Shelves: nonfiction , economics This is one of the most delightful short economics books I have read--and certainly the most delightful on the topic of inequality. The book covers three types of inequality: inequality of people within a country e. The book is organized in three chapters that each explain one of the inequality concepts followed by about 10 vignettes per chapter. Very highly recommended.
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Shelves: nonfiction , economics This is one of the most delightful short economics books I have read--and certainly the most delightful on the topic of inequality.
The book covers three types of inequality: inequality of people within a country e. The book is organized in three chapters that each explain one of the inequality concepts followed by about 10 vignettes per chapter. Very highly recommended. Due to my respect for him as a teacher and how much I enjoyed his class, I decided to check it out.
He gives you his findings and its up to you the reader to draw your own conclusions. If you like economics and you like history than you will probably like this book. There is a wide array of vignettes that cover topics that range from capitalism vs socialism all the way to soccer.
And for the most part it is written in a way that is readable to the layman. At least in the beginning and middle. Toward the end I felt my brain beginning to melt and that may be because I tried to read too much at once or because it just seemed less interesting toward the end. If I could have given it 3.
The Haves and the Have-Nots: A Brief and Idiosyncratic History of Global Inequality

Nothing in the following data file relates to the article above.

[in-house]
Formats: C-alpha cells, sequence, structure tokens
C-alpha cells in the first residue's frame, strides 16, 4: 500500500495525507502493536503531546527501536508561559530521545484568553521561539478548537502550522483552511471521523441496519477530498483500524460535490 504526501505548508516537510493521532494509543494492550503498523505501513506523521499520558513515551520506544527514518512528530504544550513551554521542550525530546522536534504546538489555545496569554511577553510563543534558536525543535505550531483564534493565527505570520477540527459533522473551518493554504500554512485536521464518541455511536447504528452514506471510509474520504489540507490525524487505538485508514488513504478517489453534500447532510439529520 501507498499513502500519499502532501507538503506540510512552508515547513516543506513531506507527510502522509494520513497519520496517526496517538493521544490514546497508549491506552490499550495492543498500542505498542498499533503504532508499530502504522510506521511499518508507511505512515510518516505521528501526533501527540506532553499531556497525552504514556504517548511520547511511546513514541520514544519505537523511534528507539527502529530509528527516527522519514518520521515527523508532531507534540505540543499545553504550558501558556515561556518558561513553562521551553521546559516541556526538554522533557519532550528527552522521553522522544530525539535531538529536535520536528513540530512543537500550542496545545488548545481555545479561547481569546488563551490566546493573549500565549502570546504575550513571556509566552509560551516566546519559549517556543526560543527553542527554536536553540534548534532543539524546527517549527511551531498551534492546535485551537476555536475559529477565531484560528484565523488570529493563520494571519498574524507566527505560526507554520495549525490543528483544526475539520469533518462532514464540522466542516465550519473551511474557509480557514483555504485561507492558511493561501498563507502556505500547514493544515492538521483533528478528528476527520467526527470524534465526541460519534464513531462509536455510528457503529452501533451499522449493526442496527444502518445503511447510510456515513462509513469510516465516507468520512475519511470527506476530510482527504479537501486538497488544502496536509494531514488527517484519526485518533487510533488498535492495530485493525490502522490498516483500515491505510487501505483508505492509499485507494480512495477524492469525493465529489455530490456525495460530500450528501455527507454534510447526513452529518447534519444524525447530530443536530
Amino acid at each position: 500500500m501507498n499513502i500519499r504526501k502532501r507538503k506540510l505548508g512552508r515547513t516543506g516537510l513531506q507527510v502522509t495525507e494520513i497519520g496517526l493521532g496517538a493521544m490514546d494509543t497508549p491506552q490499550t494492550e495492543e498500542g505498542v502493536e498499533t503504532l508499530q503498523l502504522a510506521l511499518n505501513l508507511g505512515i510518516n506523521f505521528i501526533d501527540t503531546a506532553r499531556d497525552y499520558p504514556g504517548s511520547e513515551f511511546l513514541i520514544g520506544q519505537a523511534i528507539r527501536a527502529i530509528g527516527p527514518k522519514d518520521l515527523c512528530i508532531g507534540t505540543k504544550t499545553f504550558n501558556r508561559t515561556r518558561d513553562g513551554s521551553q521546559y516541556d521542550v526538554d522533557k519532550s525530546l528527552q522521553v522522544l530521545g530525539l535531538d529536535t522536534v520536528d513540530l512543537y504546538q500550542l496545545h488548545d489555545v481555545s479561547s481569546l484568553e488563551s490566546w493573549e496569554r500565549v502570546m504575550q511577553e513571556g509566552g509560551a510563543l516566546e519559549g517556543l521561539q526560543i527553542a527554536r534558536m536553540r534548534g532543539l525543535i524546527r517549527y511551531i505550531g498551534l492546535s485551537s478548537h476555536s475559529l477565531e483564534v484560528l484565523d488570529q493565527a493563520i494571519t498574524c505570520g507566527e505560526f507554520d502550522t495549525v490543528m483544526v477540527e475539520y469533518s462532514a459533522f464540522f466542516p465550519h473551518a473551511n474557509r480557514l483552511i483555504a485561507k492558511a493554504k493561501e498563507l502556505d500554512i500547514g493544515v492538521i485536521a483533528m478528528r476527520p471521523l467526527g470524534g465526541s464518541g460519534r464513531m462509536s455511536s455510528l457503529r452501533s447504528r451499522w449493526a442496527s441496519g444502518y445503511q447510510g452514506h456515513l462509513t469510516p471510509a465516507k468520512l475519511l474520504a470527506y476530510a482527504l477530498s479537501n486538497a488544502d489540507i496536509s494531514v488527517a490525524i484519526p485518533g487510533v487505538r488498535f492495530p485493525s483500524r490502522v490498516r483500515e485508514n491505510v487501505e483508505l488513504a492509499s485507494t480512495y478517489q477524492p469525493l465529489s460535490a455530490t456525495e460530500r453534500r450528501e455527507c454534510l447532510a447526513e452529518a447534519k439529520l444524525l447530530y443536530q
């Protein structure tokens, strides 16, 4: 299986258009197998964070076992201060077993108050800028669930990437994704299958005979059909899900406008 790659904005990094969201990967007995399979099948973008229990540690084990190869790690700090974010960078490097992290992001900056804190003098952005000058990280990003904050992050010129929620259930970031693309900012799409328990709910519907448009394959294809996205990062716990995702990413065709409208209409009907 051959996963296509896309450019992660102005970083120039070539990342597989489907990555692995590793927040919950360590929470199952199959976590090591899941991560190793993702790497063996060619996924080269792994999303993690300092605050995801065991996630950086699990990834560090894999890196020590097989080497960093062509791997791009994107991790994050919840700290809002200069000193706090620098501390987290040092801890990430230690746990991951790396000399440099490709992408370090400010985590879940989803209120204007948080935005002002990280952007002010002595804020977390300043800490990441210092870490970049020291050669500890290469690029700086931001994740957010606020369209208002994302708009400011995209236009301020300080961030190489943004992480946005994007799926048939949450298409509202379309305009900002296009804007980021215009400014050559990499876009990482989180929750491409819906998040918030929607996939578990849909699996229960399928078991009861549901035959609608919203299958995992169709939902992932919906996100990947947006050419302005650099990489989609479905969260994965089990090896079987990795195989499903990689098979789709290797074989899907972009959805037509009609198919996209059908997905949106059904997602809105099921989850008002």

Start free Blinkist trial Upgrade to Premium Read or listen now Synopsis The Haves and the Have-Nots shows how inequality throughout history has made its mark on society at large. Key idea 1 of 9 Inequality between individuals can change depending on developments in society. Do you think a capitalist society would have different levels of inequality than would a socialist society? In the early s, Italian economist Vilfredo Pareto, a pioneer in the field of inequality, was the first scholar to study inequality in terms of income distribution among individuals rather than among classes. In turn, this means that the wealthiest 20 percent of the population controls 80 percent of the total income. As a result, Pareto believed that levels of inequality would always remain more or less unchanged. Russian-American economist Simon Kuznets challenged this idea in when he theorized that inequality among individuals does, in fact, change as society changes.
Thy Neighbor’s Wealth
Updated Updated with additional explanation of how the chart controls for different costs of living around the world. The graph shows inequality within a country, in the context of inequality around the world. Here the population of each country is divided into 20 equally-sized income groups, ranked by their household per-capita income. The household income numbers are all converted into international dollars adjusted for equal purchasing power , since the cost of goods varies from country to country. In other words, the chart adjusts for the cost of living in different countries, so we are looking at consistent living standards worldwide. Now on the vertical axis, you can see where any given ventile from any country falls when compared to the entire population of the world. For example, trace the line for Brazil, a country with extreme income inequality.